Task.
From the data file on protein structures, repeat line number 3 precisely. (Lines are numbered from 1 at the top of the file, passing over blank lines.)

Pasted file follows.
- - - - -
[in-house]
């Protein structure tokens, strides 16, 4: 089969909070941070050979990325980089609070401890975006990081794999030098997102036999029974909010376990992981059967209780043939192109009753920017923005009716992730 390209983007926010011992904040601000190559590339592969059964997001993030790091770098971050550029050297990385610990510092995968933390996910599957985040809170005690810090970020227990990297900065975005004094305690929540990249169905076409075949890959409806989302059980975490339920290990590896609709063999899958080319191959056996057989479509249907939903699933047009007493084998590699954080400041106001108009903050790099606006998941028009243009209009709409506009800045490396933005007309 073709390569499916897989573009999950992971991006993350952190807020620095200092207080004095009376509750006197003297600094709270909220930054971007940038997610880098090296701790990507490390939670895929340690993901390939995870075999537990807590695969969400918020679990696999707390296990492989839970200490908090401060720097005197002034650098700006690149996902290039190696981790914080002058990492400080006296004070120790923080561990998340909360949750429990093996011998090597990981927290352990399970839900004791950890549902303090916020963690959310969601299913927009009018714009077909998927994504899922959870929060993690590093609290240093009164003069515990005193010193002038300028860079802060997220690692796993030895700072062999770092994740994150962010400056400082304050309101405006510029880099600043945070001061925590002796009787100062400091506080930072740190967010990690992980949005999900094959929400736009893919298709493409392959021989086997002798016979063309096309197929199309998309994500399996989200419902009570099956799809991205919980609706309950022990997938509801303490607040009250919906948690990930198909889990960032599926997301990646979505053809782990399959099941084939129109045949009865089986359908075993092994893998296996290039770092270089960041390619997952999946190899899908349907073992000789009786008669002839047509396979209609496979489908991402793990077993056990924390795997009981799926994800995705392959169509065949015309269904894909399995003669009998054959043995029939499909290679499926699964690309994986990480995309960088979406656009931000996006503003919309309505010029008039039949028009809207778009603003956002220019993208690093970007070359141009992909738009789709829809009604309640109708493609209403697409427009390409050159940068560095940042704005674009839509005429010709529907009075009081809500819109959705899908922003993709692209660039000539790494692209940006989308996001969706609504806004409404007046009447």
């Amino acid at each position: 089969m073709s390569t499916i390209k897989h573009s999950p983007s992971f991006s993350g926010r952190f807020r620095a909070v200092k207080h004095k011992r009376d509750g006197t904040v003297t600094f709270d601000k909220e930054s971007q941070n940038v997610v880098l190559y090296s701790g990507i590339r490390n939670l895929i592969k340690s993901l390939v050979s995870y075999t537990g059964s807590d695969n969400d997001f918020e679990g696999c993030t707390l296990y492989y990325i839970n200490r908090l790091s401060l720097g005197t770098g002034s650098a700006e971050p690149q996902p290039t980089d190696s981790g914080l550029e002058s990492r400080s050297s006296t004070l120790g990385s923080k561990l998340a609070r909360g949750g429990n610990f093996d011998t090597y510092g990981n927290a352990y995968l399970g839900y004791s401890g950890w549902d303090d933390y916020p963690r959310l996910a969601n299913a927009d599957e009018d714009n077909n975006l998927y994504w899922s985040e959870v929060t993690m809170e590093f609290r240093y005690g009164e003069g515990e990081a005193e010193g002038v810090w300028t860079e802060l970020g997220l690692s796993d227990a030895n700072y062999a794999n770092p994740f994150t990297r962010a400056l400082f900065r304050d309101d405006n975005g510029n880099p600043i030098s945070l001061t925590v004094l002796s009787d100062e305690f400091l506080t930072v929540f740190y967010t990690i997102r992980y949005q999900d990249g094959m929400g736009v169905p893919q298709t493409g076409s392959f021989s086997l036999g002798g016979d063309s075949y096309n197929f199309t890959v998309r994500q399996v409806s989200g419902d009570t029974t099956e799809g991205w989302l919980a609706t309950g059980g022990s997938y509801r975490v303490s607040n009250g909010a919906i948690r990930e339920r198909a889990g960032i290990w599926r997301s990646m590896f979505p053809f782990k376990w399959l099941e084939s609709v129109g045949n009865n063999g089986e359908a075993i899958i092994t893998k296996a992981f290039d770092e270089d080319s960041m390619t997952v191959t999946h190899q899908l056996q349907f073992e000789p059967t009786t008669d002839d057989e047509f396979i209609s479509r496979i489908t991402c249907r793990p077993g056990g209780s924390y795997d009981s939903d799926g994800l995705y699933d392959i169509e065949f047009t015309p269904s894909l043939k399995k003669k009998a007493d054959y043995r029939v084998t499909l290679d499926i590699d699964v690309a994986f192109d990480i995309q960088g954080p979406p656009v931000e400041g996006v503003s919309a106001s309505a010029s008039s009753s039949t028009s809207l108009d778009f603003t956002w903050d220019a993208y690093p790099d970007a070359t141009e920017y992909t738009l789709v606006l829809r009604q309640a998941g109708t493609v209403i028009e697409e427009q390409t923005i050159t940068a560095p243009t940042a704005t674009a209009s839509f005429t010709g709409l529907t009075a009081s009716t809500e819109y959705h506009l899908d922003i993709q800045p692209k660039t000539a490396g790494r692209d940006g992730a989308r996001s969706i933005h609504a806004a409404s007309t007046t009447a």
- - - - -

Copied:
């Amino acid at each position: 089969m073709s390569t499916i390209k897989h573009s999950p983007s992971f991006s993350g926010r952190f807020r620095a909070v200092k207080h004095k011992r009376d509750g006197t904040v003297t600094f709270d601000k909220e930054s971007q941070n940038v997610v880098l190559y090296s701790g990507i590339r490390n939670l895929i592969k340690s993901l390939v050979s995870y075999t537990g059964s807590d695969n969400d997001f918020e679990g696999c993030t707390l296990y492989y990325i839970n200490r908090l790091s401060l720097g005197t770098g002034s650098a700006e971050p690149q996902p290039t980089d190696s981790g914080l550029e002058s990492r400080s050297s006296t004070l120790g990385s923080k561990l998340a609070r909360g949750g429990n610990f093996d011998t090597y510092g990981n927290a352990y995968l399970g839900y004791s401890g950890w549902d303090d933390y916020p963690r959310l996910a969601n299913a927009d599957e009018d714009n077909n975006l998927y994504w899922s985040e959870v929060t993690m809170e590093f609290r240093y005690g009164e003069g515990e990081a005193e010193g002038v810090w300028t860079e802060l970020g997220l690692s796993d227990a030895n700072y062999a794999n770092p994740f994150t990297r962010a400056l400082f900065r304050d309101d405006n975005g510029n880099p600043i030098s945070l001061t925590v004094l002796s009787d100062e305690f400091l506080t930072v929540f740190y967010t990690i997102r992980y949005q999900d990249g094959m929400g736009v169905p893919q298709t493409g076409s392959f021989s086997l036999g002798g016979d063309s075949y096309n197929f199309t890959v998309r994500q399996v409806s989200g419902d009570t029974t099956e799809g991205w989302l919980a609706t309950g059980g022990s997938y509801r975490v303490s607040n009250g909010a919906i948690r990930e339920r198909a889990g960032i290990w599926r997301s990646m590896f979505p053809f782990k376990w399959l099941e084939s609709v129109g045949n009865n063999g089986e359908a075993i899958i092994t893998k296996a992981f290039d770092e270089d080319s960041m390619t997952v191959t999946h190899q899908l056996q349907f073992e000789p059967t009786t008669d002839d057989e047509f396979i209609s479509r496979i489908t991402c249907r793990p077993g056990g209780s924390y795997d009981s939903d799926g994800l995705y699933d392959i169509e065949f047009t015309p269904s894909l043939k399995k003669k009998a007493d054959y043995r029939v084998t499909l290679d499926i590699d699964v690309a994986f192109d990480i995309q960088g954080p979406p656009v931000e400041g996006v503003s919309a106001s309505a010029s008039s009753s039949t028009s809207l108009d778009f603003t956002w903050d220019a993208y690093p790099d970007a070359t141009e920017y992909t738009l789709v606006l829809r009604q309640a998941g109708t493609v209403i028009e697409e427009q390409t923005i050159t940068a560095p243009t940042a704005t674009a209009s839509f005429t010709g709409l529907t009075a009081s009716t809500e819109y959705h506009l899908d922003i993709q800045p692209k660039t000539a490396g790494r692209d940006g992730a989308r996001s969706i933005h609504a806004a409404s007309t007046t009447a």